19 April 2014

The Silence in an Empty House by Maria Mazziotti Gillan



Review by Brian Fanelli

The Silence in an Empty House
Maria Mazziotti Gillan
NYQ Books, 2013
Perfect Bound, 92 pages
ISNB: 193552089X

Anyone familiar with Maria Mazziotti’s poetry or anyone who has flipped through the pages of Patterson Literary Review, the journal she edits, knows that her work has long stressed the narrative form, in particular the idea of specificity. Her latest collection of poems, The Silence in an Empty House, continues in the confessional and narrative modes, in particular the death of her husband, Dennis. While the collection focuses heavily on the personal, it also addresses larger issues, including Vietnam, the BP oil spill, and even local news, including a bear hunt in New Jersey, while still circling back to the issues of love, marriage, and the death of a spouse.

The collection is divided into three sections, “All About Love,” “What We Carry,” and “The Loneliness That Lives,” and by the end of the collection, there is a sense of a completion and healing. The first section primarily deals with the beginning of the relationship. The opening poem, “When We Were Engaged,” for instance, employs the metaphor of a rollercoaster to address nerves and anxiety that come with young love and engagement. Centered in Coney Island, the poem recounts the couple embarking on a roller coaster ride and the nervous feelings that follow. “By the time the coaster stops and you hold my hand/to help me off, I’m giggling in that nervous way/that tells me everyone you’re glad you’re alive and that/five minutes ago you weren’t so sure you’d survive.” The poem is important in the context of the rest of the collection because it highlights the ups and downs of the relationship, especially the challenges and heartache caused by illness that the later poems address. Furthermore, the poem establishes the colloquial language used throughout rest of the book.

What Gillan does especially well is link external factories to memories of her husband. For instance, in the poem “My First Tornadoes,” the image of the wind “hissing like a snake” transports the reader to Kansas, where she and her husband lived early in their marriage. The handling of time is done especially well, particularly the blending of present and past.

Time falls away as I hear the sound
this wind makes, forty years vanish, and for a moment I am
that young woman again, happy with my husband,
my children, my big old house, so much of my life
ahead of me, unable to see myself forty years later
and the poems they write so brave
they set the room on fire.

Gillan too links political/social issues with the personal, thus avoiding poetry that is mere political diatribe, but rather something much deeper. In “Watching the Pelican Die,” she addresses the BP oil spill and connects that disaster, particularly images of a pelican soaked black, to images of her husband’s body decaying and succumbing to illness and ultimately death. The poem opens, “On TV I watch the pelican with tis mouth wide open/its wings and body coated with oil,” before transitioning in the second stanza to images of her husband, whose hands “turned black, whose tips of fingers have been “eaten away.” There is acknowledgement by the poem’s conclusion that death is inevitable, and all we can do is be brave in the face of it.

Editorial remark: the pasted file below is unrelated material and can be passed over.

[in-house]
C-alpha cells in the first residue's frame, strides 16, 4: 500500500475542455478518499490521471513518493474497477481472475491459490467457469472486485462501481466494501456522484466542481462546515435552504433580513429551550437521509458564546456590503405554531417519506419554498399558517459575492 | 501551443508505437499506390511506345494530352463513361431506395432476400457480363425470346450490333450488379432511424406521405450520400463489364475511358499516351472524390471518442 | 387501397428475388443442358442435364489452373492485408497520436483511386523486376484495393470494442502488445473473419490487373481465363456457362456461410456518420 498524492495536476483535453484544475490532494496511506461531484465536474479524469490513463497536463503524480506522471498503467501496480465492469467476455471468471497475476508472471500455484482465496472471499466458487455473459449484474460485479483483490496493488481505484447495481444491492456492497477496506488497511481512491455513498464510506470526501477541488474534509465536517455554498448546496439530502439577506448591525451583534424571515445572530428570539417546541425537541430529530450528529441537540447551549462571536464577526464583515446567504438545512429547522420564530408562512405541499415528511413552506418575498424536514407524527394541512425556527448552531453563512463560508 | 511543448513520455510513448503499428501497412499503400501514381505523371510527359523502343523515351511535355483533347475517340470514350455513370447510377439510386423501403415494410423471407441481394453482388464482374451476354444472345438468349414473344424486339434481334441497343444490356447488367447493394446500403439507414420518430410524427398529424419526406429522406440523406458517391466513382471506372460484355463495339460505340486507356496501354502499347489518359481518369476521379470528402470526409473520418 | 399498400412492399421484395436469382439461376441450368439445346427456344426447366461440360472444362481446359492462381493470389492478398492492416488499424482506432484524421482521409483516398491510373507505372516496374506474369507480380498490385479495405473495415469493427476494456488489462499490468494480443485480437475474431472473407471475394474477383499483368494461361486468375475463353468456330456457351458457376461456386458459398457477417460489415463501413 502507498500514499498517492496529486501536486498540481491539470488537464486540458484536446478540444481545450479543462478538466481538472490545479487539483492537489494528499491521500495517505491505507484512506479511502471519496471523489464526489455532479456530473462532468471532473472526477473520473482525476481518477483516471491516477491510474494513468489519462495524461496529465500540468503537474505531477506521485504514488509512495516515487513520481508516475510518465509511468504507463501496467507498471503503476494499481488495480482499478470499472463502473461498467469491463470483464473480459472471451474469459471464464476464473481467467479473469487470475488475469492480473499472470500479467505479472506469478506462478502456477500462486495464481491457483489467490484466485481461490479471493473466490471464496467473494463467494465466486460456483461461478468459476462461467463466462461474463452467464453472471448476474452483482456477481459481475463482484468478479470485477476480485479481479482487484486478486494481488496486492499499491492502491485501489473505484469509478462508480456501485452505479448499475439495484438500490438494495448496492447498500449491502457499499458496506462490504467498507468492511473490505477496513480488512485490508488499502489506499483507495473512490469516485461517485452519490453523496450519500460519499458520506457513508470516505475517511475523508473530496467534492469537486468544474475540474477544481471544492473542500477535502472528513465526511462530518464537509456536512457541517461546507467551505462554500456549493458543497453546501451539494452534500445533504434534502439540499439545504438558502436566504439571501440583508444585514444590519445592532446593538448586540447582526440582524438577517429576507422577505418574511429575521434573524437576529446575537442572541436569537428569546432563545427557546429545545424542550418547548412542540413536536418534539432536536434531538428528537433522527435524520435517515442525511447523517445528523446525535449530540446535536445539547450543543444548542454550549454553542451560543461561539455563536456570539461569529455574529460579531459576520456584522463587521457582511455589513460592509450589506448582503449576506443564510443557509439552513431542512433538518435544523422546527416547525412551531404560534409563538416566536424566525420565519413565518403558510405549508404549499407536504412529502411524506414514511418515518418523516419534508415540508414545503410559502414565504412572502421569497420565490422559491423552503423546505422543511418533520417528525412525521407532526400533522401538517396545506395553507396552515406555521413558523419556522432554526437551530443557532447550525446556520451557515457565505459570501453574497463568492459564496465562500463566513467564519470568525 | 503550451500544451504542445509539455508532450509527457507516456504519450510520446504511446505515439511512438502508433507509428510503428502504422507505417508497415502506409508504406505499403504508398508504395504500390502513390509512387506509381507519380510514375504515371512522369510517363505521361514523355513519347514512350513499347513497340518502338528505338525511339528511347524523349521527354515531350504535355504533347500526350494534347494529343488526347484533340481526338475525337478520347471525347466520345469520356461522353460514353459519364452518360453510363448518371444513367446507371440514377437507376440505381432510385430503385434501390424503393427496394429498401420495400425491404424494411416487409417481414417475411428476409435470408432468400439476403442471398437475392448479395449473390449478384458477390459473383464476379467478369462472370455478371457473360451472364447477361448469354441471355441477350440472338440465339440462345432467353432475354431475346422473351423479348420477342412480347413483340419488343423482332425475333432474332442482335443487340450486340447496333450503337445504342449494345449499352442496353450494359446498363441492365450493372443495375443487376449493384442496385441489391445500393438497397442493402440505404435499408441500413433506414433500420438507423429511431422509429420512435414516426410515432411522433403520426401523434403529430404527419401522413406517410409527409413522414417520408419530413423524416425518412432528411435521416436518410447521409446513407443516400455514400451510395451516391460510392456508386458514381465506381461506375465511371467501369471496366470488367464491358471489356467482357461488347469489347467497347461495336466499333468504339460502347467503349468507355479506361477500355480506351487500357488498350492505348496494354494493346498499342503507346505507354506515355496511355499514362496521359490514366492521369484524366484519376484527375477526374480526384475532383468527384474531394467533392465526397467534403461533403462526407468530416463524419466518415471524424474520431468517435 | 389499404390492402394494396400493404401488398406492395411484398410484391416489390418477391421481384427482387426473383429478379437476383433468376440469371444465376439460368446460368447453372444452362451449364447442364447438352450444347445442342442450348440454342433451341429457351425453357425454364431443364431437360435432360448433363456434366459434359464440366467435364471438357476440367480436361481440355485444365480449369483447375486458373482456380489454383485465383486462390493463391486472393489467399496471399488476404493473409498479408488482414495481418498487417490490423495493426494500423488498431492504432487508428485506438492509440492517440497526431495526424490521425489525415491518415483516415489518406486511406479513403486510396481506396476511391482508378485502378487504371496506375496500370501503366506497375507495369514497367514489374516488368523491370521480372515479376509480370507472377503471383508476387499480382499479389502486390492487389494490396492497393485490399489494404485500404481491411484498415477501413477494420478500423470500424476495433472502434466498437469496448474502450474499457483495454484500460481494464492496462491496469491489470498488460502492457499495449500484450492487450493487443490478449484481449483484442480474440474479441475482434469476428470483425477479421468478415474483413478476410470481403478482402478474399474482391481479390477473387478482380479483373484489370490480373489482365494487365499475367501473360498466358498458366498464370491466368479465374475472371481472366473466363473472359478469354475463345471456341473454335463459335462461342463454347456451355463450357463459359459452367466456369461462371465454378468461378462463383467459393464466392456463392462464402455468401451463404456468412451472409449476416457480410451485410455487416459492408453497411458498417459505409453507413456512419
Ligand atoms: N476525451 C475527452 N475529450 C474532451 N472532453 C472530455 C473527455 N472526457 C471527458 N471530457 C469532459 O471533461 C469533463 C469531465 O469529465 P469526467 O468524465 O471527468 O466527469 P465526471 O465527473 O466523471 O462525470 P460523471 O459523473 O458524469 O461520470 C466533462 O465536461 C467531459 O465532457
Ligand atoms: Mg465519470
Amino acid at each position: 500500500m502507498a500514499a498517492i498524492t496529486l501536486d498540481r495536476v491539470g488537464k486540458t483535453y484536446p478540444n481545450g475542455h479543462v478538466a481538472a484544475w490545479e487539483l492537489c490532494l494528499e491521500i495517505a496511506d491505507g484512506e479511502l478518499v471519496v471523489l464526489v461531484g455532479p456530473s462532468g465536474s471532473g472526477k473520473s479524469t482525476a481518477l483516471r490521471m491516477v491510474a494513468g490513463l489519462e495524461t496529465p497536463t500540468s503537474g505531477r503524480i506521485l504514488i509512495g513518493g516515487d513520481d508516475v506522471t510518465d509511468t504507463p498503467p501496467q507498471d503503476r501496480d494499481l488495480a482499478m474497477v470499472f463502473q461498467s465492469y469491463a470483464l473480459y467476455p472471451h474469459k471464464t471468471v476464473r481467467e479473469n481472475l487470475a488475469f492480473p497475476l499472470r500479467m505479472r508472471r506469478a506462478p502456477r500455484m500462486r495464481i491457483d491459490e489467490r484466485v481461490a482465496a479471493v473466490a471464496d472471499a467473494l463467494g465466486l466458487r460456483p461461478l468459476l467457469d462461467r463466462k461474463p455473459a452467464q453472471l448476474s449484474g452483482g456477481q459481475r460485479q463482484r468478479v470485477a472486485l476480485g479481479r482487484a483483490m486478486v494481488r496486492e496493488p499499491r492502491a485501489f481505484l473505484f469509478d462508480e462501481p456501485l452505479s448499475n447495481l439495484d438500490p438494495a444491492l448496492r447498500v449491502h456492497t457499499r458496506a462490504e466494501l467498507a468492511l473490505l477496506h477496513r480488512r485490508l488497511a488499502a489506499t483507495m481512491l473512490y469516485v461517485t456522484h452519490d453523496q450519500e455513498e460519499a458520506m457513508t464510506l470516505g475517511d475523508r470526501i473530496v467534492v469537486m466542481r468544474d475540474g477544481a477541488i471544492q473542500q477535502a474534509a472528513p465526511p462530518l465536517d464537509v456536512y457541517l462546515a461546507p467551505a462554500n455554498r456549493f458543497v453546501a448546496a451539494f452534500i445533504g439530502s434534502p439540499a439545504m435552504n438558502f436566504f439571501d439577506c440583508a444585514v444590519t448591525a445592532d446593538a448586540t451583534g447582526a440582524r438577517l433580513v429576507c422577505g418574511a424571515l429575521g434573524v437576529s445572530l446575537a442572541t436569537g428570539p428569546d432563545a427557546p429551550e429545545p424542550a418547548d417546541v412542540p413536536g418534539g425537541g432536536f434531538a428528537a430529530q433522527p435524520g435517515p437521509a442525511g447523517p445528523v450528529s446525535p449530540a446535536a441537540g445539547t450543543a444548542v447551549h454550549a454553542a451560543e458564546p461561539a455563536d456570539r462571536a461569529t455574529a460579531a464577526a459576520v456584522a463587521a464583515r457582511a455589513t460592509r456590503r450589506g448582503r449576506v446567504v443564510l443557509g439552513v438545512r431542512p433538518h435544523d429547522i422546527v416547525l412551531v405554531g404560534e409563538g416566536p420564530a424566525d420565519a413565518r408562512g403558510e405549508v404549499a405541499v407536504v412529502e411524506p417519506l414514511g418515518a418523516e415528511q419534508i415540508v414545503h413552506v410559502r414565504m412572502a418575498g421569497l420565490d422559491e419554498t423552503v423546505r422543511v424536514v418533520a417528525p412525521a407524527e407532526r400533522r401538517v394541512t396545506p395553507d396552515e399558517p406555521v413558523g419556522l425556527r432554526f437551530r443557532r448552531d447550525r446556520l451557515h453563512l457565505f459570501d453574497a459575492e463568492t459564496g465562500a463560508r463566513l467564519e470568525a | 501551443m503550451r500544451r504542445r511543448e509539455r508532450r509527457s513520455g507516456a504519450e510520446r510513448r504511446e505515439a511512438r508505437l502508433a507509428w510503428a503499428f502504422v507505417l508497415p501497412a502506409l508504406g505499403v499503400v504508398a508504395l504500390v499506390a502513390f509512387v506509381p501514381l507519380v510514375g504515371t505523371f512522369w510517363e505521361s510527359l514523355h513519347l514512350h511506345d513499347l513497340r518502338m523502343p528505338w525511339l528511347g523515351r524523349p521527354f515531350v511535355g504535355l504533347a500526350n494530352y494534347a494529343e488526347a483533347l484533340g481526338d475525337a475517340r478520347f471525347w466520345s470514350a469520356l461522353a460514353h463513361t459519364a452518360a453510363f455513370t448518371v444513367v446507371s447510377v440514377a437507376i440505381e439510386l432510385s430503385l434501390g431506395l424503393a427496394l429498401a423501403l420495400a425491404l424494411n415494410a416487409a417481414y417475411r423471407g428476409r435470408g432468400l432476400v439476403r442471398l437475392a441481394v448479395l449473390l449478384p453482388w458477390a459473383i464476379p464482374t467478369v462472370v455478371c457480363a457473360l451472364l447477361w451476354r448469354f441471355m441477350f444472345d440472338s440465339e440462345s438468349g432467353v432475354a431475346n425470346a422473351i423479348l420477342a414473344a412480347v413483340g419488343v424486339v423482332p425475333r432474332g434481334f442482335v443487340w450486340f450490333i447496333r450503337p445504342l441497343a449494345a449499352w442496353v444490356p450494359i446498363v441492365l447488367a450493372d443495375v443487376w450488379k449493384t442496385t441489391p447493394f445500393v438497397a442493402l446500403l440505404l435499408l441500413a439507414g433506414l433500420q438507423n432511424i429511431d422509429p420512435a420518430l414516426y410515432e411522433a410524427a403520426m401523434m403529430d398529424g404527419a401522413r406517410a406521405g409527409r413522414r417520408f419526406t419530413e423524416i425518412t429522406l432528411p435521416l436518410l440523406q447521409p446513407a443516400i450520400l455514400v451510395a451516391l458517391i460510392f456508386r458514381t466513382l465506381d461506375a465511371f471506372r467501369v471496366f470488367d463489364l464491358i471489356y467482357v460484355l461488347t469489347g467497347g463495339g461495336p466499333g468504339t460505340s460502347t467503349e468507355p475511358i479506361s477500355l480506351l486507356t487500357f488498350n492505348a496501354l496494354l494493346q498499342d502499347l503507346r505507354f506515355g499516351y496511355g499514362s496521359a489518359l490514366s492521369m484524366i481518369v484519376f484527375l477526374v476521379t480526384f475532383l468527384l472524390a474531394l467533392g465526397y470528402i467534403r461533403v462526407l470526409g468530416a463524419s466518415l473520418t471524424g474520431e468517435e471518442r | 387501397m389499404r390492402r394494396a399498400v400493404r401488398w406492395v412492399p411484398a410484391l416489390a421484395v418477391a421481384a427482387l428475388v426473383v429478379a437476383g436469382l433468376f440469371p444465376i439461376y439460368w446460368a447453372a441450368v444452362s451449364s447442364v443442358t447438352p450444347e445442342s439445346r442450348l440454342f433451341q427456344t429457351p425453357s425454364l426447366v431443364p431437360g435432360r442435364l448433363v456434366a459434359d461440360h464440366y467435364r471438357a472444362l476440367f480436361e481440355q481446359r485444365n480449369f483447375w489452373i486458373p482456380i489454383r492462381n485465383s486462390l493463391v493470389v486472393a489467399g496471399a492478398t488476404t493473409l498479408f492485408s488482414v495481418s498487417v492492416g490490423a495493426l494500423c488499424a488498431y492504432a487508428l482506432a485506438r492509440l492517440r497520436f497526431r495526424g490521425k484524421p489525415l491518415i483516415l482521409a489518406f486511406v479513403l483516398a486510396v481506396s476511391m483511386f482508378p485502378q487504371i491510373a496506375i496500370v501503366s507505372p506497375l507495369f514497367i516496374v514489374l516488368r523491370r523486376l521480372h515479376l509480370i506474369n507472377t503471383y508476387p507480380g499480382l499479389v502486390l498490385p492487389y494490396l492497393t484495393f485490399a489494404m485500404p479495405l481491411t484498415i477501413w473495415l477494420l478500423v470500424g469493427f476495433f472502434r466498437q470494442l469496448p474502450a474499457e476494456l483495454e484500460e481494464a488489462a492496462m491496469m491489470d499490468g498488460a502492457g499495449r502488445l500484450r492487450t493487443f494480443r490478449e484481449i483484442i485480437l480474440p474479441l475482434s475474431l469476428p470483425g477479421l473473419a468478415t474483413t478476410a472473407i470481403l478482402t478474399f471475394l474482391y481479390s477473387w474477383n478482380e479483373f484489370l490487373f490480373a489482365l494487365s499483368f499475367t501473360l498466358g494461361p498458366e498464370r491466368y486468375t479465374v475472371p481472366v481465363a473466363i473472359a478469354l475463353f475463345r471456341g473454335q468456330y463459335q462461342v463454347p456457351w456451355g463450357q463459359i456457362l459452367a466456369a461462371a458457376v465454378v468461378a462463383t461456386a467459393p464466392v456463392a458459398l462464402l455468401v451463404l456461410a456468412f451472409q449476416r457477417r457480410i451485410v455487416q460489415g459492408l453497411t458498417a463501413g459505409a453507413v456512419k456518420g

As heart-wrenching as some of the poems may be, especially since the relationship is so fleshed out and developed, there is a sense by the book’s final section that no matter how heavy the grief, we learn how to stand on our own again. The books concludes with “When the Christmas Cactus Blooms,” and like a lot of the poems, one particular image, in this case a Christmas cactus in bloom, is linked to images of Dennis. However, the poem’s closing lines emphasize the idea that we have to let go in order to survive.

How difficult it is to learn to be grateful, to cherish
all the patterned hours that braided our lives together,
and only now, greeted by the flowering cactus,
only now, am I ready
to let go of your hand.

The Silence in an Empty House is a deeply personal collection of poems, particularly the poems specifically addressed to Dennis, the poems that employ the “you” pronoun. The book is a journey through young love, illness, death, and learning how to survive as a widow. Beyond that, it addresses the larger world, while showing how that world always intersects with the personal. Many of the poems can be considered a collage, a blending of memory with photographs, newspaper headlines, or objects. The Silence is an Empty House is a fine addition to Gillan’s prolific career and its final poems prove that she still has faith in poetry, in the narrative form, in her story, and the stories of others.



Brian Fanelli’s poetry has been twice nominated for the Pushcart Prize and the Working Class Studies Association’s Tillie Olsen Creative Writing Award. His work has been published by The Los Angeles Times, World Literature Today, Boston Literary Magazine, Blue Collar Review, and other publications. He is the author of the chapbook Front Man (Big Table Publishing) and the full-length collection All That Remains (Unbound Content). He has an M.F.A. from Wilkes University and teaches English full-time at Lackawanna College, while completing his Ph.D. at SUNY Binghamton.